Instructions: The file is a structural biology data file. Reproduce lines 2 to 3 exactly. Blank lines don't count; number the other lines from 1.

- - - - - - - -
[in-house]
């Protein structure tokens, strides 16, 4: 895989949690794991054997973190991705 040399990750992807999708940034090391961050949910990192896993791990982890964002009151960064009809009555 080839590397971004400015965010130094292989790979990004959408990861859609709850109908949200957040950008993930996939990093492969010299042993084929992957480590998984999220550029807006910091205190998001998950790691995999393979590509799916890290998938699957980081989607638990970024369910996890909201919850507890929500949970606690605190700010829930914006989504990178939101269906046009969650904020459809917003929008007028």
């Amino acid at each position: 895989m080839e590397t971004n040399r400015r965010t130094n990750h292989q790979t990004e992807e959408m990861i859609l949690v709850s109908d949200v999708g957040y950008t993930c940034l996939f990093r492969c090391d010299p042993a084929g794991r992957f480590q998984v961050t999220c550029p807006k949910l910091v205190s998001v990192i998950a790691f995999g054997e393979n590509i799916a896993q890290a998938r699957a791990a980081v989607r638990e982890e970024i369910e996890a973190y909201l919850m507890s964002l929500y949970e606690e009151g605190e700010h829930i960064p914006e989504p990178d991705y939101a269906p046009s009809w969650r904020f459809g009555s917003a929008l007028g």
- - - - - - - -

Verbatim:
């Protein structure tokens, strides 16, 4: 895989949690794991054997973190991705 040399990750992807999708940034090391961050949910990192896993791990982890964002009151960064009809009555 080839590397971004400015965010130094292989790979990004959408990861859609709850109908949200957040950008993930996939990093492969010299042993084929992957480590998984999220550029807006910091205190998001998950790691995999393979590509799916890290998938699957980081989607638990970024369910996890909201919850507890929500949970606690605190700010829930914006989504990178939101269906046009969650904020459809917003929008007028």
């Amino acid at each position: 895989m080839e590397t971004n040399r400015r965010t130094n990750h292989q790979t990004e992807e959408m990861i859609l949690v709850s109908d949200v999708g957040y950008t993930c940034l996939f990093r492969c090391d010299p042993a084929g794991r992957f480590q998984v961050t999220c550029p807006k949910l910091v205190s998001v990192i998950a790691f995999g054997e393979n590509i799916a896993q890290a998938r699957a791990a980081v989607r638990e982890e970024i369910e996890a973190y909201l919850m507890s964002l929500y949970e606690e009151g605190e700010h829930i960064p914006e989504p990178d991705y939101a269906p046009s009809w969650r904020f459809g009555s917003a929008l007028g």